In itself this is no bad thing, but neither Barker nor Turner really have the gravitas or menace to really convince - it's handsome rather than haunting. I think the word I'm looking for is "passable", but there's no real reason for it to exist when The Decemberists have built a whole career on doing this sort of thing so much better. 5/10
Django Django - Hail Bop
To be honest with you, I'm still not really sold on Django Django. Default was good, and there's something goofily pleasurable about their name and image, but, much like their spiritual forebears/actual relations Beta Band, they're a bit too self-consciously wacky for my taste.
Not that that's the case on Hail Bop though, which is rather restrained, summer-y pleasant, and fairly forgettable. 6/10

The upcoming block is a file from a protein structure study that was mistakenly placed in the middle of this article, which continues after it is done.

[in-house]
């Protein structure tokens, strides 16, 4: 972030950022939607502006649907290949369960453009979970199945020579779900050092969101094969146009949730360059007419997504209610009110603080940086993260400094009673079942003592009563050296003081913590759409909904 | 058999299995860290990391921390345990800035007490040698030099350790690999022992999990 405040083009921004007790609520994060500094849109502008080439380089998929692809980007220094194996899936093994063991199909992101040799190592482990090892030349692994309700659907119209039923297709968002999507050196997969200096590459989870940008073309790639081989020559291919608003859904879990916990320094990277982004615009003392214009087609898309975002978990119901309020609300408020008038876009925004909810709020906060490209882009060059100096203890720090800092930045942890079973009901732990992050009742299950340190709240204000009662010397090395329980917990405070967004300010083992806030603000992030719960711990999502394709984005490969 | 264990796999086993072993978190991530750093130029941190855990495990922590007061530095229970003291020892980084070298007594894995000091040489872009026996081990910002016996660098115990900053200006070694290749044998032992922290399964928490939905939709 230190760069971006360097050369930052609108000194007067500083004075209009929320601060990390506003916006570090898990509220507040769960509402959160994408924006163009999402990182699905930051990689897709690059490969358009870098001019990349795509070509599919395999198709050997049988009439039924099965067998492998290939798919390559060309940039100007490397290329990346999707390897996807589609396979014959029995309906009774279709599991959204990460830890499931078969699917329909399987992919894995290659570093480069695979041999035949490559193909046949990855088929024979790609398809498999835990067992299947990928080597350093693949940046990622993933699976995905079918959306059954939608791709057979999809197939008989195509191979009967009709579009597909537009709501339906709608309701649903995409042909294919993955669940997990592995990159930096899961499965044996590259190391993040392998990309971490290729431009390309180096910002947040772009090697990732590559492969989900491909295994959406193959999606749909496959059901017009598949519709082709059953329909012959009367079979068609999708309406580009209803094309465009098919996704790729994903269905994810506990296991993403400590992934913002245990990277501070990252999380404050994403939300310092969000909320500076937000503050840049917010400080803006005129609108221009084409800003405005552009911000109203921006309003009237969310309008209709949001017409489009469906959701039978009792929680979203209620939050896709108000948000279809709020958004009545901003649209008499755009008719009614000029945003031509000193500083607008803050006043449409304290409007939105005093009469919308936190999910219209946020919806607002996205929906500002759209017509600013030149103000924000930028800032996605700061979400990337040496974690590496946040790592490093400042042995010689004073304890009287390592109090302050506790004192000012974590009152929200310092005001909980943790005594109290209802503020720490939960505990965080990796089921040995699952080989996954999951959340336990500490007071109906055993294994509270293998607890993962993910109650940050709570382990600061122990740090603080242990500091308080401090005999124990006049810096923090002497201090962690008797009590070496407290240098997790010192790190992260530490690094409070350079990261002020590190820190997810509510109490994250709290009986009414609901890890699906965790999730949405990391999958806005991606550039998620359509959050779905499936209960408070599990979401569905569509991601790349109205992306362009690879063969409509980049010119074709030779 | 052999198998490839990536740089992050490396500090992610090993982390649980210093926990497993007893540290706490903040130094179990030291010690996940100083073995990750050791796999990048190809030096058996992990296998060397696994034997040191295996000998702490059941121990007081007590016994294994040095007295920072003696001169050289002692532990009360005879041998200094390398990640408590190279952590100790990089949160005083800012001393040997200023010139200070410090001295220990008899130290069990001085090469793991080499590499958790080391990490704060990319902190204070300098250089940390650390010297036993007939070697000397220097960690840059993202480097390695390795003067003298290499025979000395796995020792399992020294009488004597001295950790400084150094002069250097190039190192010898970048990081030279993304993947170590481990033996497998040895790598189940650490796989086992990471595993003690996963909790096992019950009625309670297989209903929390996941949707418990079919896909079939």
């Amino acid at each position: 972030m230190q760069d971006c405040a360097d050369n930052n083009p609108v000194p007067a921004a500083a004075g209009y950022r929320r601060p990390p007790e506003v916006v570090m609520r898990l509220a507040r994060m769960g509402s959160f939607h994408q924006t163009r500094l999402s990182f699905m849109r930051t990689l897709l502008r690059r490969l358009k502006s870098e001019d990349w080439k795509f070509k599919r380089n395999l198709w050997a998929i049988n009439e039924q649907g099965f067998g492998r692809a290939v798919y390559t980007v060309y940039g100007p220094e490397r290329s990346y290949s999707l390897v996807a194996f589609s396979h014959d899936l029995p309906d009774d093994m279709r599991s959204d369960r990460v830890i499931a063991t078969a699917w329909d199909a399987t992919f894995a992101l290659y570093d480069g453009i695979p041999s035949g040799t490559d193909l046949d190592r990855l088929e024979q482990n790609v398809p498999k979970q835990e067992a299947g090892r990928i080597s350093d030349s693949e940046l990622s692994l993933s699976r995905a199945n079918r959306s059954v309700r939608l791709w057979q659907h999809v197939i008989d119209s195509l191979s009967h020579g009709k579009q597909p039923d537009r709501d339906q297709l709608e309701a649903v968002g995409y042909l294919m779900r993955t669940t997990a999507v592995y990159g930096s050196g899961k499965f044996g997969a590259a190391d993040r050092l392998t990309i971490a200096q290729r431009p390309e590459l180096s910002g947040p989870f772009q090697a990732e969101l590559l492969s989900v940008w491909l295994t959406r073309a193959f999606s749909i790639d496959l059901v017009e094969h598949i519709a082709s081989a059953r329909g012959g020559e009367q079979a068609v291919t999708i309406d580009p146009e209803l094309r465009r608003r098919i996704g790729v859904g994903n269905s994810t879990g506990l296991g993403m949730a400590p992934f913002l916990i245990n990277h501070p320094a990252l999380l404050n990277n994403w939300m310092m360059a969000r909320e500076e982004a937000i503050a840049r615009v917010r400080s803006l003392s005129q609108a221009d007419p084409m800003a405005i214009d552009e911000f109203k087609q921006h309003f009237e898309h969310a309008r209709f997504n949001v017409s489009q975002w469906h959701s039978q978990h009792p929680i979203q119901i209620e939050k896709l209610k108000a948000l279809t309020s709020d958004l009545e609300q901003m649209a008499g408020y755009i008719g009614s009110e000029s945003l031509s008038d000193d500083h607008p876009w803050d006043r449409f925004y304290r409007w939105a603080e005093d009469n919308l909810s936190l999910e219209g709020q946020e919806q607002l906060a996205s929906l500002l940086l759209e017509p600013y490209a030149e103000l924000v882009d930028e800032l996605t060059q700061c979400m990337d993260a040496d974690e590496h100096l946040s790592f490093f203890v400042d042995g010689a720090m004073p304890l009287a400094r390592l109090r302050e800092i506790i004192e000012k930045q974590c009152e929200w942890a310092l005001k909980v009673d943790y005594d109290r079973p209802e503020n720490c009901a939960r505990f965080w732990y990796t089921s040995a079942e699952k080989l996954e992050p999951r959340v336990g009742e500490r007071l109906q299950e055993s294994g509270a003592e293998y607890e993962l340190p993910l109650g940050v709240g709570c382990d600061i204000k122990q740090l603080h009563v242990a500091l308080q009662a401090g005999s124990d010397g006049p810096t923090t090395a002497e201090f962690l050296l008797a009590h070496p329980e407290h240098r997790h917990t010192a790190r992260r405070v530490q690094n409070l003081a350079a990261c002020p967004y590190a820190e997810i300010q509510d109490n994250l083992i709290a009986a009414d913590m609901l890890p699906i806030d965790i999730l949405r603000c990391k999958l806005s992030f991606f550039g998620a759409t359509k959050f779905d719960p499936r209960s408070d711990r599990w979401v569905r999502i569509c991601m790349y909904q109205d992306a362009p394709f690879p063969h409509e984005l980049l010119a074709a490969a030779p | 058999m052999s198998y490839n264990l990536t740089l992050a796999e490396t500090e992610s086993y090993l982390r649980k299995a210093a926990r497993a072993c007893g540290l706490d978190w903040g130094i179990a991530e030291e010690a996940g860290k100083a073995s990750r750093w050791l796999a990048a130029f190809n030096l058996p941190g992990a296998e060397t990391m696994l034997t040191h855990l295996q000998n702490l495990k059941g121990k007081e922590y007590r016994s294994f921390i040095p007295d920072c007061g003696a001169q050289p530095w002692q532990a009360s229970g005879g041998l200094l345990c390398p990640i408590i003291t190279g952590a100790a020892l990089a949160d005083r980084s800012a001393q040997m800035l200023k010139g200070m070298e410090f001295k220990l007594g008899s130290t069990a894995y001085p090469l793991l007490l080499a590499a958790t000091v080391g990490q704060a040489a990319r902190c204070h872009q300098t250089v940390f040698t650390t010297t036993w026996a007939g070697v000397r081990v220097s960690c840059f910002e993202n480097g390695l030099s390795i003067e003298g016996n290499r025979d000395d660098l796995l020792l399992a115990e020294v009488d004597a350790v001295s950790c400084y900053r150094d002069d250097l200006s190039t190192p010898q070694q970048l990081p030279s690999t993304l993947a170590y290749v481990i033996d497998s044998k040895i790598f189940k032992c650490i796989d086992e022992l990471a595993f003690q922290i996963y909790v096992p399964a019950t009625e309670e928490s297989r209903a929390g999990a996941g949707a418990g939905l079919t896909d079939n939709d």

Red Hot Chili Peppers - Strange Man/Long Progression
The first of a promised/threatened nine double A side singles from the funk-rock veterans. Both tracks sound exactly like what you'd expect a post-By The Way Red Hot Chili Peppers single to sound like. Too grim to consider awarding a mark out of ten/10
Oh well, at least we have the Paralympics to look forward to in a couple of weeks, and Joe's return (should he ever manage to navigate his way out of Milton Keynes) next Monday. I suppose in the meantime we'll just have to go back to whatever it was that we did for fun before sports fest 2012.... see you all at the local Wetherspoons for a few pints and a punch-up in the car park afterwards then, yeah?13 August, 2012 - 22:35 — Mark Davison